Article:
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What does the National Security Exception in GATT mean?

By Gerhard Erasmus
11 Jul 2019
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What does the National Security Exception in GATT mean?

The World Trade Organization (WTO) regime is rules-based. One of the implications is that the Member States can only invoke exceptions that are expressly provided for; national measures based on these exceptions must comply with the stated conditions; and such measures are justiciable. However, one of the GATT exceptions, the national security clause in Article XXI GATT, has always been in a category of its own, an exception among the exceptions. The Dispute Settlement Body of the World Trade Organization (WTO) has never passed judgment on the validity of measures taken under this Article.

What does this GATT provision allow? Article XXI GATT (Security Exceptions) provides:

Nothing in this Agreement shall be construed (a) to require any contracting party to furnish any information the disclosure of which it considers contrary to its essential security interests; or (b) to prevent any contracting party from taking any action which it considers necessary for the protection of its essential security interests

(i) relating to fissionable materials or the materials from which they are derived;

(ii) relating to the traffic in arms, ammunition and implements of war and to such traffic in other goods and materials as is carried on directly or indirectly for the purpose of supplying a military establishment;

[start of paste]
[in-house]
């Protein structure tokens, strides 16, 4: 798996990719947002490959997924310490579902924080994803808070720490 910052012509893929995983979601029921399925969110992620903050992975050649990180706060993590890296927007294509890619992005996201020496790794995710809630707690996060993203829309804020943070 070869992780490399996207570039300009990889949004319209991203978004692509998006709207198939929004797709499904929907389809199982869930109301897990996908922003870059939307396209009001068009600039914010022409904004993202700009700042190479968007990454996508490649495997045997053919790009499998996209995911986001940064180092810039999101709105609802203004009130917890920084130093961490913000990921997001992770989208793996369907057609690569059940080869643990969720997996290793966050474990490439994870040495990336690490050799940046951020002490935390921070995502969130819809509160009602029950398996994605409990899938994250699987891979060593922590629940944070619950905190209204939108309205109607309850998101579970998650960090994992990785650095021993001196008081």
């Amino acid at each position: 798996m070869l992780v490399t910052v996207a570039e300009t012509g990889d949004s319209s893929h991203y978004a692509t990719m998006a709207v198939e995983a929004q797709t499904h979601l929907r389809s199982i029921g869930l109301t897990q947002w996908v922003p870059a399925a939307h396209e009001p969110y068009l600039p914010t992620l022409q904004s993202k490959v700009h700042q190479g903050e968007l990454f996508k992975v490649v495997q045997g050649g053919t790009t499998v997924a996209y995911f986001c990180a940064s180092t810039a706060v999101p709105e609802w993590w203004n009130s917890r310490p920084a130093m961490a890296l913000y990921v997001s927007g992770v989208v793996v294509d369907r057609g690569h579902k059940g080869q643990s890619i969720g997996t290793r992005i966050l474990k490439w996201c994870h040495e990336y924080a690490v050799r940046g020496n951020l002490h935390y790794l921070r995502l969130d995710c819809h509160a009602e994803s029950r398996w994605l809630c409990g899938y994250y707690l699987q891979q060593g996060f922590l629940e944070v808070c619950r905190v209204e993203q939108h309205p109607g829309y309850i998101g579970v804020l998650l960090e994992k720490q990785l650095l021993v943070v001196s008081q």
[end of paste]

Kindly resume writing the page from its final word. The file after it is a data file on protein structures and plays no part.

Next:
(iii) taken in time of war or other emergency in international relations; or (c) to prevent any contracting party from taking any action in pursuance of its obligations under the United Nations Charter for the maintenance of international peace and security.

In the GATT Analytical Index, the original thinking behind Article XXI has been explained as taking care “of real security interests and, at the same time, so far as we could, to limit the exception so as to prevent the adoption of protection for maintaining industries under every conceivable circumstance.”[1]

The hands-off approach to Article XXI is changing. The Trump administration’s policies to boost domestic industries play an important role in these developments but are not the only explanation. Some have been arguing that this provision provides scope for unique national measures that are not susceptible to judicial review.

A recent decision by a WTO Panel (adopted on 26 April 2019) in a dispute involving Article XXI provides more clarity and how this provision fits into global trade governance. We provide a brief discussion of the Panel Report in Russia – Measures Concerning Traffic in Transit.[2]

In 2014 Russia took over Crimea in a series of military actions that included the Crimean Peninsula, the Donbas region in eastern Ukraine, and related activities in other locations.[3] In the process Russia banned traffic from Ukraine destined for neighbouring countries. Ukraine declared a dispute and claimed that these transit measures violated Russia’s obligations under Article V (freedom of transit), Article X (publication and administration of trade regulations) of the GATT and commitments in Russia’s Protocol of Accession to the WTO. The Russian government argued that its measures were among those necessary for the protection of its essential security interests covered by Article XXI(b)(iii) of the GATT 1994. Russia also claimed that the Panel lacked jurisdiction to decide the matter.

The Panel found that, while the chapeau of Article XXI(b) allows a Member to take action “which it considers necessary” for the protection of its essential security interests, this discretion is limited to circumstances that objectively fall within the scope of the three subparagraphs of Article XXI(b). Consequently, the Panel rejected Russia’s jurisdictional argument that Article XXI(b)(iii) was totally “self-judging”.